So, you’ve made your four key decisions – you have a character, a setting, and you know which tense and point of view you plan to use. You may or may not have outlined your plot, but you want to start writing. Great! Where does your story actually begin? Or, in other words, what should be the first scene in your book?
The best place to begin your book is ‘in media res’ – that is – in the middle of the action. It doesn’t have to be the inciting incident, not right away (and I’ll discuss the inciting incident further below) but we need to see your character doing something. Ideally, they’re doing something that showcases them as an interesting and imperfect protatgonist. Your opening scene must hint at the idea that all is not right in their world. They have internal and external conflicts but is is the inner conflict that keeps them awake at night. In this first scene, we need to see your character do something that manifests their inner-conflict, because this will be the entire point of your book – to see them transform and overcome this conflict, or learn to accept it.
From the get-go, we need to understand your character’s life as it is, and we need to see their world view – either life is good (this is the trickiest to pull off. If life is fine, then there’s nothing much at stake), life is rubbish, or life is somewhere in-between. But most importantly, to engage the reader, you cannot describe or ‘tell’ any of this – you need to show it to the reader via action and dialogue. The character may not necessarily be able to articulate this sense of dissatisfaction; if they already know the answers to the problems with their life, the reader will wonder why they just don’t get on with it and make the necessary changes. This set-up is crucial. If the reader doesn’t understand the latent need or longing in a character’s everyday life, then how will they understand the significance of the inciting incident in that life. Basically, in this early scene (or scenes if necessary) you are establishing motivation and stakes. The motivation tells us ‘why’ the character will be drawn into a transformative journey, and the stakes outline why we should care – that is – it sets a baseline of what the character stands to lose, should they fail in that journey.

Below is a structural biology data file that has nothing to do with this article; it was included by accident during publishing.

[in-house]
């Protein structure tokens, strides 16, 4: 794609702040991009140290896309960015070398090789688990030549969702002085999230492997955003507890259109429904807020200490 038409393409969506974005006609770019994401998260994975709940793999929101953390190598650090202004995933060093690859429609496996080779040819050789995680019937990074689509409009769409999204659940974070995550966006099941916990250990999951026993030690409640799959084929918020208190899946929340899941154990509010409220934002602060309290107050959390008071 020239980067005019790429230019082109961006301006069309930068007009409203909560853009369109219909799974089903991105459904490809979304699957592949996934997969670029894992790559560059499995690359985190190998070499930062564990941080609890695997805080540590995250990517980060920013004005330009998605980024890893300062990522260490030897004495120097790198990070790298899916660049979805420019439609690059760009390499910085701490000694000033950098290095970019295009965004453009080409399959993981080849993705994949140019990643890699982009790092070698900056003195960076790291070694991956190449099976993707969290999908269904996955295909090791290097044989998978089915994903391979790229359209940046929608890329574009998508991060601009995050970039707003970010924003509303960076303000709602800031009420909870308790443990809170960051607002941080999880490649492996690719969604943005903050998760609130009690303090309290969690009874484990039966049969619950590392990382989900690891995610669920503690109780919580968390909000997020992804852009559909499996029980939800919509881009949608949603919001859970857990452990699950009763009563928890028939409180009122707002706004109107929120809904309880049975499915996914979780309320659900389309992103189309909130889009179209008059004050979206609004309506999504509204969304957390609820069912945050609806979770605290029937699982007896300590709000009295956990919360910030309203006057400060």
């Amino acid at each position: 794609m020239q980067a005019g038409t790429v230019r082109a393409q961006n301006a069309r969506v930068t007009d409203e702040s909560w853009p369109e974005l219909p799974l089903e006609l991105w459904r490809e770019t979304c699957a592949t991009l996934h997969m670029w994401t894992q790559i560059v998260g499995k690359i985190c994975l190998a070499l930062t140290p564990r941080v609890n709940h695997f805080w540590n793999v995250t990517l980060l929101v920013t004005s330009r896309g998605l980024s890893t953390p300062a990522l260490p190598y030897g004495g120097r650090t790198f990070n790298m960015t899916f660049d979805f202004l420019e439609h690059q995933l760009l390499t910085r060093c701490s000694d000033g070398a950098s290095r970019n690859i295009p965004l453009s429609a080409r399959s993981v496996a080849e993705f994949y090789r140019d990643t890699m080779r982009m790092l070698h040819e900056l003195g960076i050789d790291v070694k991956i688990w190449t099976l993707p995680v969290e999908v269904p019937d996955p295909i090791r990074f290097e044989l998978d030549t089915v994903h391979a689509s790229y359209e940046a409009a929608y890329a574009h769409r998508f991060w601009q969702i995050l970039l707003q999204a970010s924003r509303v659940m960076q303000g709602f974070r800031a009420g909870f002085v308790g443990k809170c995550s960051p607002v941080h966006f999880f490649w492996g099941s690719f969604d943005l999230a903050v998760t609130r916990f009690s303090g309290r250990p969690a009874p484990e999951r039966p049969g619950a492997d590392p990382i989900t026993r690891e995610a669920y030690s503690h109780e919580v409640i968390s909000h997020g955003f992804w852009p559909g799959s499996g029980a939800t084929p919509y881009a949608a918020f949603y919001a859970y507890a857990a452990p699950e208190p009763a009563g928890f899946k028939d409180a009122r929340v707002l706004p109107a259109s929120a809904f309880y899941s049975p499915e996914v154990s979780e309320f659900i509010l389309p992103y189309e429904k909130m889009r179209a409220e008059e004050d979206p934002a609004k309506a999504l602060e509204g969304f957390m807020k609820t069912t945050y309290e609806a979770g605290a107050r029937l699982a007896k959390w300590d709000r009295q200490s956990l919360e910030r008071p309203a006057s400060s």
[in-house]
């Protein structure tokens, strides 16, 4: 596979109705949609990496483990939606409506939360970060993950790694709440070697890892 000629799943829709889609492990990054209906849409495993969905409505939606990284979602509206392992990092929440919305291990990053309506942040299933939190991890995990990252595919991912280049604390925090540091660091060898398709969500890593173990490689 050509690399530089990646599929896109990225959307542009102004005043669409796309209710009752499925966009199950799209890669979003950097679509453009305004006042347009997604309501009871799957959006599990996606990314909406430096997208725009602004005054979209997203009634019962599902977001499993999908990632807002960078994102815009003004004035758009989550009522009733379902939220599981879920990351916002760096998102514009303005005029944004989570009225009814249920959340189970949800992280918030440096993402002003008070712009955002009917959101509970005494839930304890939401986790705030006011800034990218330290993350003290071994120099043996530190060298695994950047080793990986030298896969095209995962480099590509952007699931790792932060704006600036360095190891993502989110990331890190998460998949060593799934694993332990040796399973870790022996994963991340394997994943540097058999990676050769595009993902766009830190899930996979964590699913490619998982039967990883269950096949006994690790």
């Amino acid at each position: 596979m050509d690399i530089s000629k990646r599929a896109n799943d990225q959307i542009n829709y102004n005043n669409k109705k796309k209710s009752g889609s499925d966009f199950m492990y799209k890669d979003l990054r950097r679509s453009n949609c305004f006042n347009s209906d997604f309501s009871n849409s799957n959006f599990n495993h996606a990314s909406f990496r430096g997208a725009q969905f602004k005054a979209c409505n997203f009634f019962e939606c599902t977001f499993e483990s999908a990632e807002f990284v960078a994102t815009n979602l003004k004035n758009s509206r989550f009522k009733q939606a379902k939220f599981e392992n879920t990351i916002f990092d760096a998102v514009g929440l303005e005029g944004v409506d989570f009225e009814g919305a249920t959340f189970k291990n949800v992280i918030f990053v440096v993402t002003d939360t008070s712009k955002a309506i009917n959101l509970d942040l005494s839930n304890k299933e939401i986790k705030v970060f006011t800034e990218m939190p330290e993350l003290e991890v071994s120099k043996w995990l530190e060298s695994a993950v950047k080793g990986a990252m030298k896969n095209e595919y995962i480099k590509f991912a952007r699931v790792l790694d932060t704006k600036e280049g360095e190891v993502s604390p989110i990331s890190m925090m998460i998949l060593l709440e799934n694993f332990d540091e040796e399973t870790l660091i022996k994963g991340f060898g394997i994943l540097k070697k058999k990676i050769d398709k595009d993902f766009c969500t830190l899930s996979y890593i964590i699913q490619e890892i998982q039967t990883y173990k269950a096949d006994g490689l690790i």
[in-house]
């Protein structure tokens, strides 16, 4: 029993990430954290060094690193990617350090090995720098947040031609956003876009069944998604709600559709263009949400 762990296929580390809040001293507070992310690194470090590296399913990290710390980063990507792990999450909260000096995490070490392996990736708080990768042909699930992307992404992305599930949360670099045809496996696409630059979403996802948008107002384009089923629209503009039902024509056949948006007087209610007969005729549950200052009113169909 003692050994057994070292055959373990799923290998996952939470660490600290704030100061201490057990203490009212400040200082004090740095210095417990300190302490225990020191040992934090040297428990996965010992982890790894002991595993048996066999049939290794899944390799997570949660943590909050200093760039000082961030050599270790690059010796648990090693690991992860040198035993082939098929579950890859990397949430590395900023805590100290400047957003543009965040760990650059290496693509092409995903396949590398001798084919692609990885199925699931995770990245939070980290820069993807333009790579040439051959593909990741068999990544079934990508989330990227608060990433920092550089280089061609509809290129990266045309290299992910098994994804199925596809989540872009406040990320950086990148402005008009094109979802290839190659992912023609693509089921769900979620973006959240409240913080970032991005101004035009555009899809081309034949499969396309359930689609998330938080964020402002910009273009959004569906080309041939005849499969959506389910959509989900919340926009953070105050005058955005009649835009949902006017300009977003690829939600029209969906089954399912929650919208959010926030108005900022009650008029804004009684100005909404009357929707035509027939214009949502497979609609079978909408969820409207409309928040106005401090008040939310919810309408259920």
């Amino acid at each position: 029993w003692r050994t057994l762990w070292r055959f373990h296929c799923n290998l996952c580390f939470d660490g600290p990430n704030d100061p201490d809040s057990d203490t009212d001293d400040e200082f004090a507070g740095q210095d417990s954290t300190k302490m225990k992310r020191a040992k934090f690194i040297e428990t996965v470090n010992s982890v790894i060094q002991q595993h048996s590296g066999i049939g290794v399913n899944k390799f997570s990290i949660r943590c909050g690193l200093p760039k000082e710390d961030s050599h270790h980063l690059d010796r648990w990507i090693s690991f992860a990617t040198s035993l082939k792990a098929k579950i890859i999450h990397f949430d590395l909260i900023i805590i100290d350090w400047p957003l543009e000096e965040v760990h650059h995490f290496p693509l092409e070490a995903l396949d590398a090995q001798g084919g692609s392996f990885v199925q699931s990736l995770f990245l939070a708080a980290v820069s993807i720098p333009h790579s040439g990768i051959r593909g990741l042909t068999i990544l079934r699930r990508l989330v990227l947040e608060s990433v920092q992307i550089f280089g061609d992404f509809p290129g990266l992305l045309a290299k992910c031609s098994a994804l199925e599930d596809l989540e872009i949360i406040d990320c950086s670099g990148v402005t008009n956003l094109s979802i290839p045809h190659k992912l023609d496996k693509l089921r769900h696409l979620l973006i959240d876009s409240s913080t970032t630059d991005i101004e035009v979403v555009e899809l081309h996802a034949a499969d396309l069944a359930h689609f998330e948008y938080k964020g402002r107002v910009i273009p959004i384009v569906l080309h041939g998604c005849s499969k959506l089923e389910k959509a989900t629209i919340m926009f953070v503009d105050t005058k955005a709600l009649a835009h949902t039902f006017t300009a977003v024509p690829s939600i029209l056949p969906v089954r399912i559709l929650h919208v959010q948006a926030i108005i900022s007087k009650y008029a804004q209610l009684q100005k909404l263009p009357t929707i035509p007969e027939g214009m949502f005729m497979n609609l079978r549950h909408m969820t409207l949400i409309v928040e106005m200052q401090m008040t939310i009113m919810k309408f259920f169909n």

In Save the Cat Writes a Novel, author Jessica Brody, suggests that this opening scene (or scenes) is also an opportune time in which to state the theme, or, more specifically to have a secondary character state the theme in the form of a question or observation about the main character. Here, Brody is defining the theme as the life lesson or character’s need, which is a slightly different definition to what you may be familiar with. In any case, the point is well made that it’s useful for a secondary character to point out the main character’s flaw, and for the main character to be completely oblivious to the problem or to deny it strongly. Brody cites the example of Jojo Moyes’ Me Before You in which Camilla Traynor (secondary character) says to Louisa (main character) “What exactly do you want to do with your life?’ This is the crux of the story – Louisa deciding how she wants to live, and love.
Your ‘setup’ scene may in fact be several scenes. It depends on the story you’re trying to tell. But there should at least be a hint of ‘life before’ that comes prior to the inciting incident, or catalyst. This is the event that truly kicks off your novel’s plot. The set-up is important but the inciting incident is where you’ll hook your reader by introducing an external event that changes your protagonist’s life. Ideally, this event has a direct connection to their inner need or conflict. But not always. In police procedurals, the inciting event is the discovery of a body or crime. In romance, it’s the introduction of the love interest.
In her Unpredictable Plotter workshop, author Toni Jordan defines the inciting incident as the dynamic event that upsets the balance of life for the protagonist, or the event that arouses a desire in them. Natasha Lester, in her Plotting Masterclass, says the incident must be something out of the ordinary (hence the importance of establishing the ordinary) that will generally cause the main character to have to leave something behind.
However, the protagonist does not leap from inciting event straight to action. They must be given time to respond emotionally to the event, before they take action or set out on their journey. Therefore, the inciting incident has two parts – the event itself, and the emotional response and reaction. This response, in turn, leads the character to establish a goal that’s plausible and credible. But … goal setting is an entire other post.